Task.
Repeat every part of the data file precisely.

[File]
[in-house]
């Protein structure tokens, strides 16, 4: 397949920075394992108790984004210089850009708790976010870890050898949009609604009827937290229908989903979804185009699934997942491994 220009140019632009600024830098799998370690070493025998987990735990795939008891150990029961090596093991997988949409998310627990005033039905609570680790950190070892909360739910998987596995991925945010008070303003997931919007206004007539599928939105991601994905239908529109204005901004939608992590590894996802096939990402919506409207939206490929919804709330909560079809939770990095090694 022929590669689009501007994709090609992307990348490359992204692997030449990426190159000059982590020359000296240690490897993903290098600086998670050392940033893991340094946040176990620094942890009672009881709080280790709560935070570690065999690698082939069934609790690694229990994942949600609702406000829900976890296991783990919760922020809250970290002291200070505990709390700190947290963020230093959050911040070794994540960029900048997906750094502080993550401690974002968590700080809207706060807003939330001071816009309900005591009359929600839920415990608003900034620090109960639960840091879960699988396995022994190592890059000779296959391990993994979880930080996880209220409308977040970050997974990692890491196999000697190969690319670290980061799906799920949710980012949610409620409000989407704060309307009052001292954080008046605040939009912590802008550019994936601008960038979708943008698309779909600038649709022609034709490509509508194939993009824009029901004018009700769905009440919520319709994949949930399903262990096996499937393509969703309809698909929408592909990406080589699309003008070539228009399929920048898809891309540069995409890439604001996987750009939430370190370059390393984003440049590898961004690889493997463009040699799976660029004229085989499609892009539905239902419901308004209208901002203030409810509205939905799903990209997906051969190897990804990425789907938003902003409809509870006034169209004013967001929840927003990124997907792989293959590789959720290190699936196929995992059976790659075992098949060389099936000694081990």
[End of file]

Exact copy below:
[in-house]
């Protein structure tokens, strides 16, 4: 397949920075394992108790984004210089850009708790976010870890050898949009609604009827937290229908989903979804185009699934997942491994 220009140019632009600024830098799998370690070493025998987990735990795939008891150990029961090596093991997988949409998310627990005033039905609570680790950190070892909360739910998987596995991925945010008070303003997931919007206004007539599928939105991601994905239908529109204005901004939608992590590894996802096939990402919506409207939206490929919804709330909560079809939770990095090694 022929590669689009501007994709090609992307990348490359992204692997030449990426190159000059982590020359000296240690490897993903290098600086998670050392940033893991340094946040176990620094942890009672009881709080280790709560935070570690065999690698082939069934609790690694229990994942949600609702406000829900976890296991783990919760922020809250970290002291200070505990709390700190947290963020230093959050911040070794994540960029900048997906750094502080993550401690974002968590700080809207706060807003939330001071816009309900005591009359929600839920415990608003900034620090109960639960840091879960699988396995022994190592890059000779296959391990993994979880930080996880209220409308977040970050997974990692890491196999000697190969690319670290980061799906799920949710980012949610409620409000989407704060309307009052001292954080008046605040939009912590802008550019994936601008960038979708943008698309779909600038649709022609034709490509509508194939993009824009029901004018009700769905009440919520319709994949949930399903262990096996499937393509969703309809698909929408592909990406080589699309003008070539228009399929920048898809891309540069995409890439604001996987750009939430370190370059390393984003440049590898961004690889493997463009040699799976660029004229085989499609892009539905239902419901308004209208901002203030409810509205939905799903990209997906051969190897990804990425789907938003902003409809509870006034169209004013967001929840927003990124997907792989293959590789959720290190699936196929995992059976790659075992098949060389099936000694081990």